How Mississippi Woman’s College became William Carey College
Copyright by Robert C. Rogers and the Mississippi Baptist Convention Board.
In the 1950s, the Mississippi Baptist Convention had to make a decision about what to do with Mississippi Woman’s College in Hattiesburg. Since reopening in 1947 under the leadership of Dr. Irving E. Rouse, the college enrollment grew steadily from 76 students to 149 by 1951. However, many felt that the all-female status of the college hindered its potential to grow. During debate over the issue, Sue Bell Johnson, wife of former president Johnson, prayed, “Lord, if Woman’s College can help bring in the Kingdom, save it.” In 1953, the Mississippi Baptist Education Commission presented the State Convention with two choices regarding the college: either close it, or make it co-educational. Messengers voted overwhelmingly to keep it open and make it co-educational. Then messengers took another vote on whether the college should be a junior college or a senior college, and by a vote of 304 to 291, they voted to make it a senior college. Knowing it could no longer be called “Woman’s College,” President Rouse suggested the name William Carey College, in honor of the 18th century English Baptist missionary to India who became the father of modern missions, and the new name was approved by the faculty and trustees. According to tradition, Rouse meditated in the forest adjacent to the college, and there felt inspired to name the school after the missionary. Thus, the college inherited the famous motto of William Carey, “Expect great things from God, attempt great things for God.”1
Even before Mississippi Woman’s College adopted its new name, the school began immediately to prepare for male students, erecting a male dormitory that opened in the fall of 1954. The administration knew that a quick way to bring in male students was by creating football, baseball, basketball and track teams. Les De Vall, head coach of Hinds Junior College in Raymond, was hired as the football coach. Billy Crosby, a member of the football and baseball teams, said that one day President Rouse asked if he would be interested in playing for Mississippi Woman’s College. Crosby thought, “I could just see the headlines: ‘The Skirts Lose Again.’” Nevertheless, Billy and 35 other players showed up that fall at the then-renamed William Carey College. With the addition of male students, the total enrollment in the fall of 1954 was 315 students. The football team posted winning seasons in its two years of competition, 1954 and 1955. An even greater spiritual victory occurred when Dr. Andy Tate, dean of men, led several of the football players to faith in Christ. These conversions sparked a revival in the men’s dormitory, and over 100 male students made professions of faith. Some of the athletes became ministers. The prayers of Sue Bell Johnson were already being answered.2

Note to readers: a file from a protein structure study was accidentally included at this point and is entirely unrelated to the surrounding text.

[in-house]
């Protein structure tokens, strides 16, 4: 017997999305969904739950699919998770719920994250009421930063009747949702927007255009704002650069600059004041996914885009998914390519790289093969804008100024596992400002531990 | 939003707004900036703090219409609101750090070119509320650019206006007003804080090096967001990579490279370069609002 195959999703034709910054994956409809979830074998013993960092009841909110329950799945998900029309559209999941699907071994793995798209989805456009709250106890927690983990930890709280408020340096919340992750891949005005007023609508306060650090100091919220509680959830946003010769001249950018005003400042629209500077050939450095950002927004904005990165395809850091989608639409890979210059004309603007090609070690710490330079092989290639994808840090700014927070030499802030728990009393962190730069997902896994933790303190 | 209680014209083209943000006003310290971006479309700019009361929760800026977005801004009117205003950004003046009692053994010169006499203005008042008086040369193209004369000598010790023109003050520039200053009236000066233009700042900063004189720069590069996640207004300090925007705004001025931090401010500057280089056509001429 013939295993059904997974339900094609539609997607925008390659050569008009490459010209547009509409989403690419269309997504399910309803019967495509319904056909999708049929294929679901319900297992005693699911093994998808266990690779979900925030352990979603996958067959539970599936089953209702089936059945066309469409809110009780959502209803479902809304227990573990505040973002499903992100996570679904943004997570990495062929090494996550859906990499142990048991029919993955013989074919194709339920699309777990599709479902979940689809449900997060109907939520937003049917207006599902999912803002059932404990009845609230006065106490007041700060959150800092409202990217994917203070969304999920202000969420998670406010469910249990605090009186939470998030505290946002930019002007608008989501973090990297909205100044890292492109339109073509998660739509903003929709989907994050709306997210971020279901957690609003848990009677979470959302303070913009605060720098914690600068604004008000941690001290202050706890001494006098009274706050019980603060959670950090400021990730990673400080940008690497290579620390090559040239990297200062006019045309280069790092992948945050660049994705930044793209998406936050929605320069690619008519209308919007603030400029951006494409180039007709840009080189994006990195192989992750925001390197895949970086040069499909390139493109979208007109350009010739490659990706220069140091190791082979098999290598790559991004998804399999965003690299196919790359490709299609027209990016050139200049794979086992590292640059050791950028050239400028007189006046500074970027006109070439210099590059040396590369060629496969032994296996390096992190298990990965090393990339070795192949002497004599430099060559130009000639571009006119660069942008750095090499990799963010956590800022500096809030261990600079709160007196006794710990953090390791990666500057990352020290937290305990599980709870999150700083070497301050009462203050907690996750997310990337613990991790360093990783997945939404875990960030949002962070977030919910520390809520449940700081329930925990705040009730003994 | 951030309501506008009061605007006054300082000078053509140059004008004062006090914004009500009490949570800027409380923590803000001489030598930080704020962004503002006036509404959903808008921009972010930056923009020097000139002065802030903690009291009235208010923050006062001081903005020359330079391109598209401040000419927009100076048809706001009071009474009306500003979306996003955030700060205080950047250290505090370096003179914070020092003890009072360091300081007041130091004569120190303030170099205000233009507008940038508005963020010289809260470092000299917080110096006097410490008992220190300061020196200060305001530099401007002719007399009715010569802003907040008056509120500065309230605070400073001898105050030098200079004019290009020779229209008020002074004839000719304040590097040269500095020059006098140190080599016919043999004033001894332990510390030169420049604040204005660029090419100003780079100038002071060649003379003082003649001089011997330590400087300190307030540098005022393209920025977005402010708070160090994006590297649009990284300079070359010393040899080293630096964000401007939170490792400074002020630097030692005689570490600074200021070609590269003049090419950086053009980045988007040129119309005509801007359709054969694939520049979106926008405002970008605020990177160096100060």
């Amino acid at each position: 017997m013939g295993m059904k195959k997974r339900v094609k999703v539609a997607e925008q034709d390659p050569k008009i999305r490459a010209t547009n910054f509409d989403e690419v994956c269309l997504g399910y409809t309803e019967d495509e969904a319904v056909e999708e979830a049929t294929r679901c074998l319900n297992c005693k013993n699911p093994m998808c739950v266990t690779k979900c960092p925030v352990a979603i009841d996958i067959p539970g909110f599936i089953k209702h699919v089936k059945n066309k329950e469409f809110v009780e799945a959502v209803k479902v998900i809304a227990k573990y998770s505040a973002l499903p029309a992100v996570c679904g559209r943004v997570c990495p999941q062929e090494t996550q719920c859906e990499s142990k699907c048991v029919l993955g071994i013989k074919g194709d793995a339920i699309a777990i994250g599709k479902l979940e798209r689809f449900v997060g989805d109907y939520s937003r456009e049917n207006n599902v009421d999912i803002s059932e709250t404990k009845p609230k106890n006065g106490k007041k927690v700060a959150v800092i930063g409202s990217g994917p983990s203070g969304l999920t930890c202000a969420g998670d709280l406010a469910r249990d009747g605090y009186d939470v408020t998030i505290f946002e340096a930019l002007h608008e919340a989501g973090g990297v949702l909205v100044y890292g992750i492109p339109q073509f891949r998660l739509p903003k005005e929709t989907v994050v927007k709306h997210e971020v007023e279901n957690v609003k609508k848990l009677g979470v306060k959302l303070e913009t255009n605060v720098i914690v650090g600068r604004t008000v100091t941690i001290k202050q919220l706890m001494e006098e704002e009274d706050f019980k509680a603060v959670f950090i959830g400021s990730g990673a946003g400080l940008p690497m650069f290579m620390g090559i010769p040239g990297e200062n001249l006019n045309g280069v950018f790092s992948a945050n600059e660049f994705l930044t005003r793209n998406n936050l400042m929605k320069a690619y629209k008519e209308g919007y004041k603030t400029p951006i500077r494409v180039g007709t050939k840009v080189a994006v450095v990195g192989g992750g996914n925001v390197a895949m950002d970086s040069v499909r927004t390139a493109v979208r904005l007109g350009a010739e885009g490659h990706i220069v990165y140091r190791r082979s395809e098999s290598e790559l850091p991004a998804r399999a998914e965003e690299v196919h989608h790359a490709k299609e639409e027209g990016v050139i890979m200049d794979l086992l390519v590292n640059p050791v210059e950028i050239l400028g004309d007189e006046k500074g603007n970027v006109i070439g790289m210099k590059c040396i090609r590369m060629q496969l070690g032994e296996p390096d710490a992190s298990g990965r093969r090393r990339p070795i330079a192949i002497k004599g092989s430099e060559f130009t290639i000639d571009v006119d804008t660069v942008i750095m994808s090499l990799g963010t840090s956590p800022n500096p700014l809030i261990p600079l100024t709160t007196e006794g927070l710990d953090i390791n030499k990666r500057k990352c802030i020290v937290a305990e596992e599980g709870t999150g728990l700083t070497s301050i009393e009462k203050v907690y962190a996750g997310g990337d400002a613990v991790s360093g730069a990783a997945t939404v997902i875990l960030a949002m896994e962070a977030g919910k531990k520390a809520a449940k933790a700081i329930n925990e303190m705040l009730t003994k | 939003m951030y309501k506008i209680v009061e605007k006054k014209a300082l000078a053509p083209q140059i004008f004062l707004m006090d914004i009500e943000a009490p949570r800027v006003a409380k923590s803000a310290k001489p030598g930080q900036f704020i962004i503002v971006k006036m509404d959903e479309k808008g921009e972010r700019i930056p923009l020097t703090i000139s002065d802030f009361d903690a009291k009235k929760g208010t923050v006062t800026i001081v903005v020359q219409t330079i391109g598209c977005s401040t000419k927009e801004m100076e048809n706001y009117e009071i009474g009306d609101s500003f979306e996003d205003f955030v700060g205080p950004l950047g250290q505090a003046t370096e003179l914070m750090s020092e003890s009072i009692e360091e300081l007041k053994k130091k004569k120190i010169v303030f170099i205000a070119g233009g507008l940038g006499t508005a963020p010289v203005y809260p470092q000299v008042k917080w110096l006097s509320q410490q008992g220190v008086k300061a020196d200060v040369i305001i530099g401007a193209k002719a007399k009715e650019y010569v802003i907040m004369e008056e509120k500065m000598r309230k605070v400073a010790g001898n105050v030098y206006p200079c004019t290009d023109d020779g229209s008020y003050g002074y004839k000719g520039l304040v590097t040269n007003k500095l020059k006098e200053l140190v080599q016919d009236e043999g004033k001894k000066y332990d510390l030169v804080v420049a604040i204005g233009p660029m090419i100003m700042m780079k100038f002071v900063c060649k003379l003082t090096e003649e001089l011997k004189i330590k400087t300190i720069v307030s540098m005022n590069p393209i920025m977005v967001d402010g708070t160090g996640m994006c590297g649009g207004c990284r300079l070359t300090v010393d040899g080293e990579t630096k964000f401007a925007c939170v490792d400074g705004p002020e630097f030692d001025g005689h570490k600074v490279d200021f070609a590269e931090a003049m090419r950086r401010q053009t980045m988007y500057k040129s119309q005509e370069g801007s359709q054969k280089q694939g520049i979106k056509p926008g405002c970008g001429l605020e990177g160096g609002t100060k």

1 Minutes, Mississippi Baptist Convention, 1951, 114; 1953, 45; Donna Duck Wheeler, William Carey College: The First 100 Years (Charleston, SC: Arcadia Publishing, 2006), 43, 48, 49; The Baptist Record, May 13, 1954, 1; October 14, 2004, Special Supplement Celebrating the Jubilee of William Carey College.
2 Minutes, Mississippi Baptist Convention, 1954, 113; Wheeler, 51, 53.
Posted on December 17, 2022, in Mississippi, Southern Baptists and tagged Baptists, Hattiesburg, Mississippi, Mississippi Baptist history, Mississippi Woman's College, Southern Baptists, William Carey College, William Carey University, Woman's College. Bookmark the permalink. Leave a comment.